Children as young as 24-months-old show signs of pleasure derived from the misfortunes of others, according to new research published July 2 in PLoS One, an emotion that appears to be triggered by the end of an unequal situation.
“It has been suggested that negative reactions to an unequal reward distribution in regard to the effort invested may have been essential for the evolution of cooperation,” Israeli researchers Simone G. Shamay-Tsoory, Dorin Ahronberg-Kirschenbaum, and Nirit Bauminger-Zviely wrote in their study.
“Indeed, negative reactions to inequalities have been reported not only in human adults but also in capuchin monkeys and domestic dog. Considering the evolutionary significance of negative reactions to disadvantageous distribution, it is possible that schadenfreude has evolved as a positive reaction to the termination of inequity.”
The researchers recruited 35 triads consisting of a mother, her young child, and a similar-aged peer for their study of schadenfreude — the pleasure felt at someone else’s misfortune.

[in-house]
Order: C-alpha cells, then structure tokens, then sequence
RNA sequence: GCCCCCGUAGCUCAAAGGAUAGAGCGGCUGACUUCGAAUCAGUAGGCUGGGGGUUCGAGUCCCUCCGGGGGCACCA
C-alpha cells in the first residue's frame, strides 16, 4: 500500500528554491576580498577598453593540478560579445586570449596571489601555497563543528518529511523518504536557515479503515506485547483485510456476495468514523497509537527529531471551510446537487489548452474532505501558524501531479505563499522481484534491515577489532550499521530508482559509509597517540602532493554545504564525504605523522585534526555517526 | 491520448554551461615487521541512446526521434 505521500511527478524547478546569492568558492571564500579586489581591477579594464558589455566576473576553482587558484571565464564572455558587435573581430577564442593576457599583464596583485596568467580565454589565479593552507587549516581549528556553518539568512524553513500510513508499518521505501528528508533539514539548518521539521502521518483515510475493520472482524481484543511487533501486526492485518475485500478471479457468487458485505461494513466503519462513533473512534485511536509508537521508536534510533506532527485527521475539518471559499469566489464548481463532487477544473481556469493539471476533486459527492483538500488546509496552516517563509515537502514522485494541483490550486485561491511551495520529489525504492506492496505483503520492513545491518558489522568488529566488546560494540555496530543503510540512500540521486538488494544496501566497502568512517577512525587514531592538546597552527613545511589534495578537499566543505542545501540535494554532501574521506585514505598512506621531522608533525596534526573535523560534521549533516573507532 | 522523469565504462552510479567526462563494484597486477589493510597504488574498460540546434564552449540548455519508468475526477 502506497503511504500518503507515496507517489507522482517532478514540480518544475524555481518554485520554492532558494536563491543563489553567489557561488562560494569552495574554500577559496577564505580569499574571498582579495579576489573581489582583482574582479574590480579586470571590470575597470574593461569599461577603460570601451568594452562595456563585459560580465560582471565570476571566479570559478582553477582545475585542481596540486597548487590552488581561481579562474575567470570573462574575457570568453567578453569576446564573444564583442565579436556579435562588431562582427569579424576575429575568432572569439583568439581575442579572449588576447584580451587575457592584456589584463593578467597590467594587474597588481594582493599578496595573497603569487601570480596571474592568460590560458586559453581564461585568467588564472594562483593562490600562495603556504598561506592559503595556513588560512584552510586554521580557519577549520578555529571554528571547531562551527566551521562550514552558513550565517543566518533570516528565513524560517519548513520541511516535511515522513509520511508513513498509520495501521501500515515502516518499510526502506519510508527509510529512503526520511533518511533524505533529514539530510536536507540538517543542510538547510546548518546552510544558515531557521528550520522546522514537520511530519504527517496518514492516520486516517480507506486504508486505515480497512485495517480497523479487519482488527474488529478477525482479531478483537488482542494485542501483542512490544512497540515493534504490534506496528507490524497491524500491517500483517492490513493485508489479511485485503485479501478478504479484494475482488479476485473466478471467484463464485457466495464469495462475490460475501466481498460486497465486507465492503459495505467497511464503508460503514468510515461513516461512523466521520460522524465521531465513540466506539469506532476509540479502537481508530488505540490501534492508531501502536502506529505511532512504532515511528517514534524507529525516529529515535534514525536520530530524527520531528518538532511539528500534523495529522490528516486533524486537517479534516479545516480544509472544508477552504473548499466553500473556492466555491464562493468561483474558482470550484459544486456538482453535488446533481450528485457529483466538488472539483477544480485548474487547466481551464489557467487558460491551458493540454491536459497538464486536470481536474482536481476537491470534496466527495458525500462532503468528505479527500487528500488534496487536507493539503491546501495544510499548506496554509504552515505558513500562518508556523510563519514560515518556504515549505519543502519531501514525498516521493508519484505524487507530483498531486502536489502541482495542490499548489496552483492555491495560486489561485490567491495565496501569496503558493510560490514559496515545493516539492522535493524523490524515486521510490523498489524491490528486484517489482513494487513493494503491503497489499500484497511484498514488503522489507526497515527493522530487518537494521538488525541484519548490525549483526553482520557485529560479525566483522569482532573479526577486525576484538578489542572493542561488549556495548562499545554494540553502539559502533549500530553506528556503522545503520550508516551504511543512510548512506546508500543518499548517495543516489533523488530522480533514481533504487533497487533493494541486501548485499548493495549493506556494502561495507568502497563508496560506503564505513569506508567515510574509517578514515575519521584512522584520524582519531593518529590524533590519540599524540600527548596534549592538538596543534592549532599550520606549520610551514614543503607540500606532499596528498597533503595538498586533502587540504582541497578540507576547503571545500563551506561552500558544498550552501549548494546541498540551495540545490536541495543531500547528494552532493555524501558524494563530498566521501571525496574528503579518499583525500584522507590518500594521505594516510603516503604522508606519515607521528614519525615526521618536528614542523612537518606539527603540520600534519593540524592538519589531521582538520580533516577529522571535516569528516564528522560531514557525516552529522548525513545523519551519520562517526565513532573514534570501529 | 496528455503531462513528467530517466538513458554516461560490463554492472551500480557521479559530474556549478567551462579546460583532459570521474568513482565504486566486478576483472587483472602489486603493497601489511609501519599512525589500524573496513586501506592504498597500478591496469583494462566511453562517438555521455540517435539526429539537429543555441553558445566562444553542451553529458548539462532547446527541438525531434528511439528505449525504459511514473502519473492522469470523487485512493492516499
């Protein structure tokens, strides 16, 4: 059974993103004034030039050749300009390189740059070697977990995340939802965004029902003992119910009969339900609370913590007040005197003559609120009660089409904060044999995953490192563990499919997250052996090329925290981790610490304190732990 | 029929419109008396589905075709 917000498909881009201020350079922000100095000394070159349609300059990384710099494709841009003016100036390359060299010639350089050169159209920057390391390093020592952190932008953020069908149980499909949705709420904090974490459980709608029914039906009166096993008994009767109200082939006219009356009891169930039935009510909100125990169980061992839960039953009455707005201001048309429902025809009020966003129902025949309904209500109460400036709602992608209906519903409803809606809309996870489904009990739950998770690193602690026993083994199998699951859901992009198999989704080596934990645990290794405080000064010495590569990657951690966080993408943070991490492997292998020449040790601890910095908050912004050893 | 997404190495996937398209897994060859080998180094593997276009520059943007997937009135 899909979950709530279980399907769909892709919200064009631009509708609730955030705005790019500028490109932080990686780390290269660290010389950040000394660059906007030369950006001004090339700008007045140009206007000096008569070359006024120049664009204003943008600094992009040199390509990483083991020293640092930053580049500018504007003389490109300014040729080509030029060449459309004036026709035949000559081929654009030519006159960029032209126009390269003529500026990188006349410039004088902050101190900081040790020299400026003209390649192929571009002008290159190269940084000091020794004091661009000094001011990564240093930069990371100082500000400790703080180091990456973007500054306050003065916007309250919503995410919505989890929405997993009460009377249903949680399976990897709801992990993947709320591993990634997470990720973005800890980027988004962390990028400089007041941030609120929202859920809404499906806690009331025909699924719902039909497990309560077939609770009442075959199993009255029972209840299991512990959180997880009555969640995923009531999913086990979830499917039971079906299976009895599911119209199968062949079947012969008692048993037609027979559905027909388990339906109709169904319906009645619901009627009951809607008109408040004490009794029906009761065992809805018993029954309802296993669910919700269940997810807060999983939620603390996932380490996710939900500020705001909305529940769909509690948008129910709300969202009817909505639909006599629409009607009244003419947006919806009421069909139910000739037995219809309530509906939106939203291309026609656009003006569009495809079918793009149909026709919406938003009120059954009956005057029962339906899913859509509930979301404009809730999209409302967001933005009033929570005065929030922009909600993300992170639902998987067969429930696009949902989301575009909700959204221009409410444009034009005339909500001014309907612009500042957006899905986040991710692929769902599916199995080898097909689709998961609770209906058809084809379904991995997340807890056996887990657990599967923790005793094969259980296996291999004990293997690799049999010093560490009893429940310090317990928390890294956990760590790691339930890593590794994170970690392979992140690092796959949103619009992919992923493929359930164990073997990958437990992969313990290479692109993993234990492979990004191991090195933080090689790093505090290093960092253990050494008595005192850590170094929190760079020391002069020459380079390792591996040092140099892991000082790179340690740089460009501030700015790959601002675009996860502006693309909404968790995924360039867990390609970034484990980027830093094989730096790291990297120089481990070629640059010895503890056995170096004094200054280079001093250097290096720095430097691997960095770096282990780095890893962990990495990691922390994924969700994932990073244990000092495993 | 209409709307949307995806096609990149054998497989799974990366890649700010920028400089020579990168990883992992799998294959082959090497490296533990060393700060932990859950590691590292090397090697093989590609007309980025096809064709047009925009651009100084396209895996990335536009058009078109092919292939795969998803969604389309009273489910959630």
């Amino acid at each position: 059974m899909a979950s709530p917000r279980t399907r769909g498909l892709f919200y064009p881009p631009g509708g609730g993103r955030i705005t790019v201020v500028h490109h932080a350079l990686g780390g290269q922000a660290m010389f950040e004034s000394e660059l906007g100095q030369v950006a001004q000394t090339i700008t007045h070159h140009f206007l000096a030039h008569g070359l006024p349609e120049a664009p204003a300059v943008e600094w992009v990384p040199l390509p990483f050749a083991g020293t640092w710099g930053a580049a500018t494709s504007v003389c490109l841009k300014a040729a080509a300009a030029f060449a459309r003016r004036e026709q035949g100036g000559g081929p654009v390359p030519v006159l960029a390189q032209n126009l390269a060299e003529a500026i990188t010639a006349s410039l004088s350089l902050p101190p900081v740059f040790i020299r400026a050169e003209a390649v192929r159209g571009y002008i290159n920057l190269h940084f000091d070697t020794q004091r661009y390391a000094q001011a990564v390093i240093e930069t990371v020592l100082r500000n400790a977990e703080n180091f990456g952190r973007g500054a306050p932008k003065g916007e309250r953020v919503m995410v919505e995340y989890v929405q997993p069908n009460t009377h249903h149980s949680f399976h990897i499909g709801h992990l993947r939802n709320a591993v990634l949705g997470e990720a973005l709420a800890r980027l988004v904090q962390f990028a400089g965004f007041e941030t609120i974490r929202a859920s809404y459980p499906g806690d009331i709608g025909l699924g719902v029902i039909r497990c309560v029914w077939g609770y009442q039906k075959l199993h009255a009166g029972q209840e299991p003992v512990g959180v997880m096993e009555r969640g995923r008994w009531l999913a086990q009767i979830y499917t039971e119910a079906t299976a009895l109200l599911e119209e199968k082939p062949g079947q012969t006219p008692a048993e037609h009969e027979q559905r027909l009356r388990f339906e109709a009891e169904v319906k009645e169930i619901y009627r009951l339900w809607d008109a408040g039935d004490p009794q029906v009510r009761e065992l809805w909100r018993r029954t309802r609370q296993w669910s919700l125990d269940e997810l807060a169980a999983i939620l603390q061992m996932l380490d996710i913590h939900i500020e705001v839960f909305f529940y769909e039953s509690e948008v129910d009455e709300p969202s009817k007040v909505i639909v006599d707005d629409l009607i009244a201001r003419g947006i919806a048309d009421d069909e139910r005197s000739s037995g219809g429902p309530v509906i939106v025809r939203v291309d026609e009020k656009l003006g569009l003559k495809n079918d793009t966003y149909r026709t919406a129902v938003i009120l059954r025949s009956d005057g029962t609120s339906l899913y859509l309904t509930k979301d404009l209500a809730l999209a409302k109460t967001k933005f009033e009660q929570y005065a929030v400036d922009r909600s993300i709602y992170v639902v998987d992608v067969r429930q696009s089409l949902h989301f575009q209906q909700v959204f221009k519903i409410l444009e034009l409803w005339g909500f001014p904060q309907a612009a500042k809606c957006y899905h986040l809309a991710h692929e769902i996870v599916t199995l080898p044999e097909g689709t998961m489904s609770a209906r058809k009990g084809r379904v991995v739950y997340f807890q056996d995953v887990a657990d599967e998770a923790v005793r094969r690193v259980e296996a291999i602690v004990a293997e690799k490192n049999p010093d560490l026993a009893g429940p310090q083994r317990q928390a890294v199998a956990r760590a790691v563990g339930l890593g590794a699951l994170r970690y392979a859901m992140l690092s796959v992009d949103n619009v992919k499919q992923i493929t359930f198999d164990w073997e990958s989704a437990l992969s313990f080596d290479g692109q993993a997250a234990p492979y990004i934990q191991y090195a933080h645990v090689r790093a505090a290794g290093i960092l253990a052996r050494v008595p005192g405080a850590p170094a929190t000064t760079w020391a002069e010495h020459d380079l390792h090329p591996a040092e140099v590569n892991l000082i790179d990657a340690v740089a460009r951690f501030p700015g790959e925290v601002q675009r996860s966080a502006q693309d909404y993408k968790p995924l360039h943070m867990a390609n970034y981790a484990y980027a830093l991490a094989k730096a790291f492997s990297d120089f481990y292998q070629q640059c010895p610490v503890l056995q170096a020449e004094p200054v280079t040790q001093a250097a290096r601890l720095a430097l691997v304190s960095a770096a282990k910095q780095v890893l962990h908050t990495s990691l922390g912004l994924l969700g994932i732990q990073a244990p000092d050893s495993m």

For each experiment, the mother read a book and then accidently spilled water on it. The researchers used this situation to manipulate the children’s sense of fairness and trigger schadenfreude.
During some sessions, the mother placed the peer on her lap while reading the story. During other sessions, the mother read the book aloud to herself with both children nearby but neither on her lap.
The researchers explained that “in the current study we manipulated jealousy to elicit schadenfreude. Jealousy is the emotion children experience in a triadic situation, when there is a potentially unequal situation which raises a concern about losing exclusivity in significant relationships to a third party.”
The researchers found that children experienced more jealousy and schadenfreude — emotions they assessed through the child’s verbalizations and actions — when the mother had another child on her lap. These children were more likely to say things like “good” or to clap or roll on the floor after the mother spilled the water.
“Collectively, the current study shows for the first time that children as early as 24 months show signs of schadenfreude following the termination of an unequal situation, indicating that inequity aversion can be observed earlier than reported before. These findings imply that social comparison and sensitivity to fairness develop early in life further highlighting the evolutionary significance of positive reactions to the termination of an unfair situation,” the researchers concluded.